Harare Institute of Technology Announces Plan to Launch Zimbabwe’s CBDC

Harare Institute of Technology Announces Plan to Launch Zimbabwe’s CBDC

In an apparent shift from its prior anti-cryptocurrency attitude, the Reserve Bank of Zimbabwe, the nation’s central bank, is considering creating a regulatory sandbox for cryptocurrency entrepreneurs. According to reports, the proposed sandbox is a component of a larger plan by Zimbabwean authorities to reform the country’s financial sector, which has experienced severe hyperinflation since 2007. The creation of central bank digital money (CBDC) is being worked on, according to the Harare Institute of Technology (HIT). The statement was made over the weekend during the institution’s graduation ceremony, which Emerson Mnangagwa, the president of Zimbabwe, attended.

The tertiary institution claimed that the goal of creating the currency was to do away with currency manipulation, cash hoarding, and black market currency trading while also lowering printing and transaction costs.

Zimbabwe has been considering ways to implement a central bank digital currency since December 2021. (CBDC). Mthuli Ncube, the country’s finance minister, banned cryptocurrency trading in 2018, dealing a devastating blow to the rapidly expanding market for digital currencies there.

Zimbabweans are familiar with the digital currency phenomenon because they have long used mobile money systems like Ecocash and Netone’s OneMoney as well as their own Real Time Gross Settlement (RTGS).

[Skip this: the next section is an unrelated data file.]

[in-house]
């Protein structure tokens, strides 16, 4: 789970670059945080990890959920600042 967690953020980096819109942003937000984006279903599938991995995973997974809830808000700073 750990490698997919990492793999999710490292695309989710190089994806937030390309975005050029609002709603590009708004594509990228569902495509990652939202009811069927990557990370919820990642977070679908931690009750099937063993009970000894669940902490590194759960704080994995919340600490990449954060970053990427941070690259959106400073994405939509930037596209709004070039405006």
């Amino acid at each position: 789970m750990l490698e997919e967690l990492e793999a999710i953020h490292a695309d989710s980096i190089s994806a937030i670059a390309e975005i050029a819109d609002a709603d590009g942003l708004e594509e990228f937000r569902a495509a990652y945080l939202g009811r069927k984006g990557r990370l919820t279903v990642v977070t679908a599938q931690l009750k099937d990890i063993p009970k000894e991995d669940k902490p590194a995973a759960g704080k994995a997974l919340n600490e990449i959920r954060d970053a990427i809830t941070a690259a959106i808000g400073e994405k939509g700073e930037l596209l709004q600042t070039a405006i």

A CBDC is viable in Zimbabwe, according to Prosper Mwedzi, a financial technology lawyer based in the UK, but there are a number of factors to take into account, including its effects on privacy, technical expertise, and resistance from banking institutions.

“In this regard, the design needs to ensure that it does not undermine the privacy of citizens. There is also the issue of ensuring that those who want to use cash can still use it otherwise those who are not connected online or without the hardware could end up being excluded,” he says.

Zimbabwe had disclosed that it would send a team to Nigeria to learn from their experiences in launching the first digital currency in Africa in October.

“We have got our fintech group and they are working very hard,” he said. “Most central banks in the world are working on this CBDC and we are definitely almost there.”

Mangudya also said the government had decided to pay annual bonuses to civil servants in U.S. dollars instead of the local currency as using the Zimbabwean dollar could have added to its recent depreciation.